Nicolas Frankel wrote a quick review of Maven: The Complete Reference, and it is positive. Here is his conclusion:
This book is top quality and free: what can I say? If you’re a beginner in Maven, you’ll find a real stable base to learn from. If you need to update your knowledge, you will find a wealth of information. If you’re a Maven guru, please contribute to the Assembly plugin’s chapter. I can only give a warm thank you for Sonatype’s effort for giving this quality book to the community.
Maven: The Definitive Guide has been split into two separate books: Maven by Example and Maven: The Complete Reference. The original book had two parts: an example-driven section and a more “referency” section, and each of these sections is now being developed as a separate book. We did this for a number of reasons, but the most important was the idea that a good book has an ideal number of pages. A good introduction should weigh in at around 250 while a more complete reference might easily exceed 400 pages. With this change, we have more than enough room to grow both books over the coming months.
The following books are Part I and Part II of the old definitive guide:
Maven by Example – This book is an example-driven introduction. If you are new to Maven, read this book first. It will introduce all of the basics and take you all the way up to a multi-module enterprise project.
Maven: The Complete Reference – Novice or expert, this book will quickly become a dog-eared reference. This book covers topics in depth, including: build properties, the project object model, and other essential aspects of Maven.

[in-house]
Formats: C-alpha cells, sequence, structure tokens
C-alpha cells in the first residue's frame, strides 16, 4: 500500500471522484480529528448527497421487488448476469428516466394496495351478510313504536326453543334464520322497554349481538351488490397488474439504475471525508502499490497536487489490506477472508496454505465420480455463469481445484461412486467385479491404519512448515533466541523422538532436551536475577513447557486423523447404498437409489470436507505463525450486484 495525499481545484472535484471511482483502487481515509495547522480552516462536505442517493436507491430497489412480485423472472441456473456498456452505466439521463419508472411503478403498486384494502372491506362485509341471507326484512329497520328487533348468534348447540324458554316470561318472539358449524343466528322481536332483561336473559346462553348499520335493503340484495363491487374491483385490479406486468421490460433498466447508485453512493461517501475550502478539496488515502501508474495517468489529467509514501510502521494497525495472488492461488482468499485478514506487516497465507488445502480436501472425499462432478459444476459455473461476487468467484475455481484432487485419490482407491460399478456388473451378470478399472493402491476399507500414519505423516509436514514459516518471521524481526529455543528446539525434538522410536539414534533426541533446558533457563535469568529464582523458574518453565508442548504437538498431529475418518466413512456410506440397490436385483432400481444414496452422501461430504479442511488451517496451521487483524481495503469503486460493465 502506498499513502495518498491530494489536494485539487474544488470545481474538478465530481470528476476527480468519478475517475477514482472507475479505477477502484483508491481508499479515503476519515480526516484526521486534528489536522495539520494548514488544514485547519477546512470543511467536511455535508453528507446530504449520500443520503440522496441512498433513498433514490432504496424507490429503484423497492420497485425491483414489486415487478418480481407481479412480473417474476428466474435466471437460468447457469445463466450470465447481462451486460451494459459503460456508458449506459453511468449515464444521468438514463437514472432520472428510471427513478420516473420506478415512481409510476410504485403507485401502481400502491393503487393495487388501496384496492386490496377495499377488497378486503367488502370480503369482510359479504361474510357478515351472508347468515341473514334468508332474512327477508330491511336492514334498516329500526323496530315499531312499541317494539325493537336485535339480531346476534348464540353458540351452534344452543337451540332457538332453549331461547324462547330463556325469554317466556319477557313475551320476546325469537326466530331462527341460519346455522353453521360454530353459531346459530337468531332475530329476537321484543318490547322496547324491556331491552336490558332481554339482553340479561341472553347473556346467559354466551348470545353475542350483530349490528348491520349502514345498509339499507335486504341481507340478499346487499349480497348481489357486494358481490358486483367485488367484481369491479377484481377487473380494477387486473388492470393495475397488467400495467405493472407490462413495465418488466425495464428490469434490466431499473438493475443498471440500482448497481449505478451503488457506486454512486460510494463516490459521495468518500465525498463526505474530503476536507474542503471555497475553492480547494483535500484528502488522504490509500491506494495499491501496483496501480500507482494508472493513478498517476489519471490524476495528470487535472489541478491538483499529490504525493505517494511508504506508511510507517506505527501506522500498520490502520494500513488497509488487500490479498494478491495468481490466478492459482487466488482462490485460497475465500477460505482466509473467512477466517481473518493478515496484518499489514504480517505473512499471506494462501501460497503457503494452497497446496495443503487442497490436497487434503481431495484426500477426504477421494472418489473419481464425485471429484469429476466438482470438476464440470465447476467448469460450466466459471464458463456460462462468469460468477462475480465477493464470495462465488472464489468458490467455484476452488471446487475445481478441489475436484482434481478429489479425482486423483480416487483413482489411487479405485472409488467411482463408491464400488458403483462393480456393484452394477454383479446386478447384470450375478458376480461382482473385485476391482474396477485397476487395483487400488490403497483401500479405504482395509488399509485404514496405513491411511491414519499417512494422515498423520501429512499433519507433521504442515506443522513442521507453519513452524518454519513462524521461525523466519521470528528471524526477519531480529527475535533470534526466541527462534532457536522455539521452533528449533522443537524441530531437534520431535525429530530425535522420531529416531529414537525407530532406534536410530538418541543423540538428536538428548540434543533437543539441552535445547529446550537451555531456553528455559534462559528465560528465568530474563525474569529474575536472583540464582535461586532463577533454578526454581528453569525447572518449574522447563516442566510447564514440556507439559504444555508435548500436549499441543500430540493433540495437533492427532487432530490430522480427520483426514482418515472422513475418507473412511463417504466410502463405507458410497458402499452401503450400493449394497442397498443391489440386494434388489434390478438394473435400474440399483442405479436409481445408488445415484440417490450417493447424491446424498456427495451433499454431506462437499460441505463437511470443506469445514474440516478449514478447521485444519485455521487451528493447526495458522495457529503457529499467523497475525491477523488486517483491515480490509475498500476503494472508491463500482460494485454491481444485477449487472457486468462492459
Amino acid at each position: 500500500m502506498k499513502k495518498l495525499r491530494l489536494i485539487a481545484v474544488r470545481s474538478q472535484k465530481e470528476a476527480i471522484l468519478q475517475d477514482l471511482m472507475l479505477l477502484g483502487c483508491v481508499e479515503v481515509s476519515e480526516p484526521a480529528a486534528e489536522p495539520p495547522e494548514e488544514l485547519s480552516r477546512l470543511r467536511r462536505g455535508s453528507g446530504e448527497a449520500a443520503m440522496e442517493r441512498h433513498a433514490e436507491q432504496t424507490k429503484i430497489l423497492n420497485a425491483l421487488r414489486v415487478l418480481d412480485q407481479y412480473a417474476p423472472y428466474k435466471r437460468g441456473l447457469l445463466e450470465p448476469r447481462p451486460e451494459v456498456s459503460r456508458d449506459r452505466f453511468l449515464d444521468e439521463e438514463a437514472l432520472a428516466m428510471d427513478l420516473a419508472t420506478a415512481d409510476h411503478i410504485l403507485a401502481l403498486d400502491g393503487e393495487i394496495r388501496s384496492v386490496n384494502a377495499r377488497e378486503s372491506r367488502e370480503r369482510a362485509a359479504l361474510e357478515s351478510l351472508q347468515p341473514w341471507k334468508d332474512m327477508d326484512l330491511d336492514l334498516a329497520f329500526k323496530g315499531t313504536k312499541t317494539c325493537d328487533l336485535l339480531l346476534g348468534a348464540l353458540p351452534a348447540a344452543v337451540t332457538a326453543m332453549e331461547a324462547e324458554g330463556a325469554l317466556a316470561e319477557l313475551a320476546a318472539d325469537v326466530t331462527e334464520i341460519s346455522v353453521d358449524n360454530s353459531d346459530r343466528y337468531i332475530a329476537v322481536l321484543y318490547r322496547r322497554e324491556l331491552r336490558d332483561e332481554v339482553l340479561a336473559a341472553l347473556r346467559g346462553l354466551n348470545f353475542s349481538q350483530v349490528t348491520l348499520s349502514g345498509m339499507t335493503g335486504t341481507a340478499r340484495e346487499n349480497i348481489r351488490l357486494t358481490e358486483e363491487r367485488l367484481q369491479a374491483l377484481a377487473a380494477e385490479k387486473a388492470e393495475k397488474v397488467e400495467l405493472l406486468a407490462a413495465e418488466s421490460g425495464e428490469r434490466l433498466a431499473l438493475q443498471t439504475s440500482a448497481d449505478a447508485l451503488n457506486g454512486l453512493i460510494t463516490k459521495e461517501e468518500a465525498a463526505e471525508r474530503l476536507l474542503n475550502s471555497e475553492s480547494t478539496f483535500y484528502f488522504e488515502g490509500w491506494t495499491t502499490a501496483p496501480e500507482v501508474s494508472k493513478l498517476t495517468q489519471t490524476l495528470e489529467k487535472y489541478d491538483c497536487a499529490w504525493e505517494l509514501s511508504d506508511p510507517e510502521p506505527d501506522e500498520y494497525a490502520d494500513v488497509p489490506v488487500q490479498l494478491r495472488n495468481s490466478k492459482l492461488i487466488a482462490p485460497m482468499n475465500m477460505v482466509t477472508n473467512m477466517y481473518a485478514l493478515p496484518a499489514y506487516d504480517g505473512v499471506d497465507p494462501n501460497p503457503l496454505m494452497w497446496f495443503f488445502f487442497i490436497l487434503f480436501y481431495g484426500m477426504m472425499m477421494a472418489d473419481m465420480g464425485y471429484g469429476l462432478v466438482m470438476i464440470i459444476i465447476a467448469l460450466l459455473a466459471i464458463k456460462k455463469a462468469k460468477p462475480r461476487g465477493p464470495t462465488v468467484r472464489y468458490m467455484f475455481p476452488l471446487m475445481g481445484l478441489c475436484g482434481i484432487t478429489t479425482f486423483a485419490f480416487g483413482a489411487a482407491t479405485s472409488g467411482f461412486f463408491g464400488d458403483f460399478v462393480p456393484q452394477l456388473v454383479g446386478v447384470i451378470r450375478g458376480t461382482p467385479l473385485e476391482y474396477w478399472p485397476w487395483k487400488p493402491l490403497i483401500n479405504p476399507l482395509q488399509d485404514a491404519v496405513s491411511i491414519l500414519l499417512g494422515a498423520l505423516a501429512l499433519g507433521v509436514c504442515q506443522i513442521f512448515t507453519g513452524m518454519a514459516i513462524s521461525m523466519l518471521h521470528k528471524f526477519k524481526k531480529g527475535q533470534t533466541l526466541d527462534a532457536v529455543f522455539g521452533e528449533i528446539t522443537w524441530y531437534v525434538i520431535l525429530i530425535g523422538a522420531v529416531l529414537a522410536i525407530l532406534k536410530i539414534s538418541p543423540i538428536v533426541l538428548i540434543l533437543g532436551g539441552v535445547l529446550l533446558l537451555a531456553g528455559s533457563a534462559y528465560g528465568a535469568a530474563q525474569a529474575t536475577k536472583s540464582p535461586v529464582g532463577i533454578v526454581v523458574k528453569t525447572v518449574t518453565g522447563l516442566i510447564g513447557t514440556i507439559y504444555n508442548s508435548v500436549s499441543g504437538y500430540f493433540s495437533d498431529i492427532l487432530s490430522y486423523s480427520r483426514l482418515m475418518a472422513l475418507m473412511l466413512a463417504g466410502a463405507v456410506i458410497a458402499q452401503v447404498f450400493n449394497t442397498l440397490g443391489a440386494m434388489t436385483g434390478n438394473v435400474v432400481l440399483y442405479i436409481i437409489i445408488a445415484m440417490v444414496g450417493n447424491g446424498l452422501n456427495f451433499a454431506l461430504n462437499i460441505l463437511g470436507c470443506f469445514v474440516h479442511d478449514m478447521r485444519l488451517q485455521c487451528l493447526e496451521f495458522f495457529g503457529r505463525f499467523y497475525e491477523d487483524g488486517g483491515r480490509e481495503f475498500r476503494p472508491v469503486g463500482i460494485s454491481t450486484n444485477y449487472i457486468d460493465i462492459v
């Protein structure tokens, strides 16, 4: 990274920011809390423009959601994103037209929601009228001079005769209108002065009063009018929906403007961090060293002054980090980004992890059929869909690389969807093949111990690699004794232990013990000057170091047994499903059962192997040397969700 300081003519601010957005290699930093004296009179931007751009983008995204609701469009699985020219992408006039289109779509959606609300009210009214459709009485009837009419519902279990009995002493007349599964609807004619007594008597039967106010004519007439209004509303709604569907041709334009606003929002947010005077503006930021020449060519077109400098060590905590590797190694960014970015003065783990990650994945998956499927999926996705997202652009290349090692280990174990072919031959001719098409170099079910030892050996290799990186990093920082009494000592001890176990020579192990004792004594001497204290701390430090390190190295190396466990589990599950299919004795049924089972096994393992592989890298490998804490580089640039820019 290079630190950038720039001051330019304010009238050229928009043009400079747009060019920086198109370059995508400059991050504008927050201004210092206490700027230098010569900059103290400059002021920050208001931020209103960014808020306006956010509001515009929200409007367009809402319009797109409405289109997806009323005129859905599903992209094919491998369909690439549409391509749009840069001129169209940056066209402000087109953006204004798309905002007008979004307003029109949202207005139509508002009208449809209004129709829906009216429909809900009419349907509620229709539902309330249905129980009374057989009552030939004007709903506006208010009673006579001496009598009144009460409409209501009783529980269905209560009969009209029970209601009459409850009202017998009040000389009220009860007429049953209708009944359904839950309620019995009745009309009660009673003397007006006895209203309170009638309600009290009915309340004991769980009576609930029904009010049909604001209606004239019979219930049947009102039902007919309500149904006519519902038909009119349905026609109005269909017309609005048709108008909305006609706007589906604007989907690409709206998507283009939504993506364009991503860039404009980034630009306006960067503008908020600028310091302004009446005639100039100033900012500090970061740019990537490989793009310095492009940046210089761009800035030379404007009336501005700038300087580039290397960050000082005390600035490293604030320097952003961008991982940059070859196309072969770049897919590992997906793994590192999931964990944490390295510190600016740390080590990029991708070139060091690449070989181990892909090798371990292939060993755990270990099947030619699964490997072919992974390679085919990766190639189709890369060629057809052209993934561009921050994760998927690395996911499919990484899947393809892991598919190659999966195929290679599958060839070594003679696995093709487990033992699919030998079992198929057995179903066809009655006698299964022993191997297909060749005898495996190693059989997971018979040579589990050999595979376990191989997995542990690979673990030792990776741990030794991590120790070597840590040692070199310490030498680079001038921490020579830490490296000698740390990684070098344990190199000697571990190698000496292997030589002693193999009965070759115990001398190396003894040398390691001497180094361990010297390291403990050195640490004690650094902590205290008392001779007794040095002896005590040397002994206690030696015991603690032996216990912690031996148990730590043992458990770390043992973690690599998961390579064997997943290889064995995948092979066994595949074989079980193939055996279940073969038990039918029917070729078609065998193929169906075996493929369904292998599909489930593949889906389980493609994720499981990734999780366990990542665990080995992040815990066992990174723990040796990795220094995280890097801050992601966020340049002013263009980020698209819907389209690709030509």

If you’ve bookmarked our book, the existing links will continue to work, but they will automatically redirect to the appropriate book.
These are important articles for you to read if you have been responsible for introducing Maven into a new environment. Invariably, every time you introduce Maven somewhere new, you’ll meet up with people echoing some of these myths. The idea that Maven takes seven minutes to run the Clean plugin, or that Maven requires internet access is nothing more than FUD, and John Smart is doing a good job dismantling these myths. Read these posts on John Smart’s blog.
This turned out to be a really good book on learning Maven. It is a Creative Commons licensed book so that it offers the community a chance to update the book and add content. Like any great open source project, giving the community to have a direct chance to update the project produces a better final product.
Anders Hammar found a few issues in the plugin development chapter, after taking a closer look myself I identified and fixed a few inconsistencies which were quickly addressed in edition 2.0.1. These changes relate to the use of the Nexus Plugin archetype and some details about the generated Nexus Plugin descriptor.
Even though many of you are busily enjoying the year-end holidays, we’re busy at work trying to make quality software. We’ve just cut Edition 2.0 of “Repository Management with Nexus”, this edition has some important bug fixes and a refactored introduction. Much of the introductory “What is a Repository?” material has been pulled out of the introduction and placed into a new chapter dedicated to the concepts of repository management.